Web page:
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Rupee depreciation partly reflects high CAD: Moody's

Says the Food Security Bill is credit negative for the Indian government as it will push up its subsidies

Indivjal Dhasmana  |  New Delhi 

Moody's Investors Service, which has been maintaining stable outlook on India's sovereign ratings even as it peers cut it to negative, today cast its vote against the Food Security Bill, passed by the Lok Sabha earlier this week.

It said the move is credit negative for the Indian government as it will push up its subsidies. The Moody's statement came even as the government has been saying that the proposed law will have only marginal impact on the fiscal situation of the Centre.

Moody's also attributed sharp depreciation in the rupee against the dollar partly to high current account deficit, which is also affected by the fiscal imbalance.

"The measure is credit negative for the Indian government because it will raise government spending on food subsidies to about 1.2% of GDP per year from an estimated 0.8% currently, exacerbating the government’s weak finances," Moody's said in the statement.

However, it will not significantly affect the fiscal position of the government in 2013-14 because the law might come into force only in the last few months of the financial year.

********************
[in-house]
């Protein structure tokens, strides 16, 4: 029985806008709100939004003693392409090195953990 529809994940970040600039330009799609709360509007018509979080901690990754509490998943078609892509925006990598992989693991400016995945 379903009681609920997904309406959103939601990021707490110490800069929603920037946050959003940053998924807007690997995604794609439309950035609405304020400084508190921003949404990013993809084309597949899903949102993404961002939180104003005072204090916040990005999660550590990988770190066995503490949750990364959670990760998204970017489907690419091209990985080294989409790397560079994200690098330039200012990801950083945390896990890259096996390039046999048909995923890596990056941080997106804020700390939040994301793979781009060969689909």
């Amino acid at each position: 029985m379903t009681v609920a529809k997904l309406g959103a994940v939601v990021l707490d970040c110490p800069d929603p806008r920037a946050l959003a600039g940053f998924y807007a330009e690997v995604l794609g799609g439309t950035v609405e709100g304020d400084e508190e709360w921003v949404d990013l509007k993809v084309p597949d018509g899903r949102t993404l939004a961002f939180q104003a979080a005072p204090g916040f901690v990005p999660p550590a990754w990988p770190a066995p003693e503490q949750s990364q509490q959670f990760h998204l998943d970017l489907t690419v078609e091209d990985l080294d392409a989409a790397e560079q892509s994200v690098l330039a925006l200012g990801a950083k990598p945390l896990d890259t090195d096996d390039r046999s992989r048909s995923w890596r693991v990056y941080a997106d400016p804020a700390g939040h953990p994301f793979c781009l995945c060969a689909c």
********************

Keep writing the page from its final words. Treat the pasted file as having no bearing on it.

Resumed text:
"It will raise future subsidy expenditure commitments, hindering the government’s ability to consolidate its finances," the statement added.

Moody's said India's fiscal deficit contribute to the current account deficit (CAD) by keeping domestic demand high, thus increasing imports.

"Loose fiscal policy has also underpinned recurrent inflationary pressures. Inflation further widens the current account deficit by lowering the competitiveness of exports and of import-competing sectors," it said.

Finance Minister P Chidambaram had said reining in the Centre's fiscal deficit at 4.8% of GDP in the current financial year from 4.9% in 2012-13 is a red line which will not be breached.

Yesterday, food minister K V Thomas had told Business Standard that there is existing targeted public distribution system (TPDS). Any governments in power either at the Centre or states cannot do without it. In the TPDS system, based on 2000 census and 1992-93 population, the food subsidy is Rs 1,09,000 crore. Now 2011 census is available, so the Centre is bound to implement the TPDS as per the 2011 census, which would have pushed up the subsidy automatically to Rs 1,13,000 crore, leaving apart ICDS, mid-day meal schemes etc.

After the food bill, the burden is just additional Rs 10,000 crore a year.

Chidambaram had also pegged India's CAD to $70 billion this financial year against $88 in 2012-13. It would mean cutting CAD to 3.7% of GDP in 2013-14 from the record 4.8% in the previous year.

Moody's said India’s current account deficit has widened in recent quarters, peaking at 6.8% of GDP in the quarter ending December 2012 from an average of 1% in the first half of the 2000s. "The almost 18% depreciation of the Indian rupee against the US dollar over the past three months partly reflects this widening," it said.

Moody's has been retaining outlook on India's ratings to stable, even as Standard & Poor's and Fitch had downgraded it to negative. Later, Fitch also upgraded the outlook to stable. All the three rating agencies have assigned India the lowest investment grade and any downgrade would push the score to junk.

First Published: Thu, August 29 2013. 10:51 IST